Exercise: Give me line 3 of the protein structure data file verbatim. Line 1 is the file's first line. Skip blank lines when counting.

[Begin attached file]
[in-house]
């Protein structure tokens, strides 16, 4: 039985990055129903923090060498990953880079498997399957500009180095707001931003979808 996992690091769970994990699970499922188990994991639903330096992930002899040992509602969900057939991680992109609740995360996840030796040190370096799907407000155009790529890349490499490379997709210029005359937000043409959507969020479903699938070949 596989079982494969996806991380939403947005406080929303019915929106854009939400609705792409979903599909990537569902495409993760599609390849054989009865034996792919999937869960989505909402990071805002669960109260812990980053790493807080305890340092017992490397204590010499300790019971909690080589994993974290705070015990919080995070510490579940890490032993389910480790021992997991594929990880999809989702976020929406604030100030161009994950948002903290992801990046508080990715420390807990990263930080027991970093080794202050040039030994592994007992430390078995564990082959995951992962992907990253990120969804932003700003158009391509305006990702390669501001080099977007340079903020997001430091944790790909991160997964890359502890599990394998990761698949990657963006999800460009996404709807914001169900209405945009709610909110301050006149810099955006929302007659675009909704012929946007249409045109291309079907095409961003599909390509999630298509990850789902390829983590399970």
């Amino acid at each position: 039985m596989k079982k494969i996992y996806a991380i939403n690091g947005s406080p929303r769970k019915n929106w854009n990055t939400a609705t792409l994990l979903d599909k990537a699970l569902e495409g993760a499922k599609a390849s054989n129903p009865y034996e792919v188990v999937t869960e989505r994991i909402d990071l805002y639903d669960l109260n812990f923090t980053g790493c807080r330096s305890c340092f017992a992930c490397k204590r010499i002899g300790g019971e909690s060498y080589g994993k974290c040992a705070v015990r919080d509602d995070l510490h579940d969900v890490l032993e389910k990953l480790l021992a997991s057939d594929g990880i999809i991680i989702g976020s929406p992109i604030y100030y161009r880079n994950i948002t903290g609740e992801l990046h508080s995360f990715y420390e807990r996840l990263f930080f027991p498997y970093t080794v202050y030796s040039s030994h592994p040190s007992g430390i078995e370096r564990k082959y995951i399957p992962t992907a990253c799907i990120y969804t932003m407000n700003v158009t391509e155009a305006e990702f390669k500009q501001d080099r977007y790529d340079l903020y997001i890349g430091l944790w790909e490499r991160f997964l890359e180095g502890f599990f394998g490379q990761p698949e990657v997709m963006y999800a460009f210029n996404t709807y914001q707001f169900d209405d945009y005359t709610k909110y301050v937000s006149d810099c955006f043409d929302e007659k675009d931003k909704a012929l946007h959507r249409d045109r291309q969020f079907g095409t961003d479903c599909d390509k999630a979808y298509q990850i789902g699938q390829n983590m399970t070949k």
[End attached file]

């Amino acid at each position: 039985m596989k079982k494969i996992y996806a991380i939403n690091g947005s406080p929303r769970k019915n929106w854009n990055t939400a609705t792409l994990l979903d599909k990537a699970l569902e495409g993760a499922k599609a390849s054989n129903p009865y034996e792919v188990v999937t869960e989505r994991i909402d990071l805002y639903d669960l109260n812990f923090t980053g790493c807080r330096s305890c340092f017992a992930c490397k204590r010499i002899g300790g019971e909690s060498y080589g994993k974290c040992a705070v015990r919080d509602d995070l510490h579940d969900v890490l032993e389910k990953l480790l021992a997991s057939d594929g990880i999809i991680i989702g976020s929406p992109i604030y100030y161009r880079n994950i948002t903290g609740e992801l990046h508080s995360f990715y420390e807990r996840l990263f930080f027991p498997y970093t080794v202050y030796s040039s030994h592994p040190s007992g430390i078995e370096r564990k082959y995951i399957p992962t992907a990253c799907i990120y969804t932003m407000n700003v158009t391509e155009a305006e990702f390669k500009q501001d080099r977007y790529d340079l903020y997001i890349g430091l944790w790909e490499r991160f997964l890359e180095g502890f599990f394998g490379q990761p698949e990657v997709m963006y999800a460009f210029n996404t709807y914001q707001f169900d209405d945009y005359t709610k909110y301050v937000s006149d810099c955006f043409d929302e007659k675009d931003k909704a012929l946007h959507r249409d045109r291309q969020f079907g095409t961003d479903c599909d390509k999630a979808y298509q990850i789902g699938q390829n983590m399970t070949k």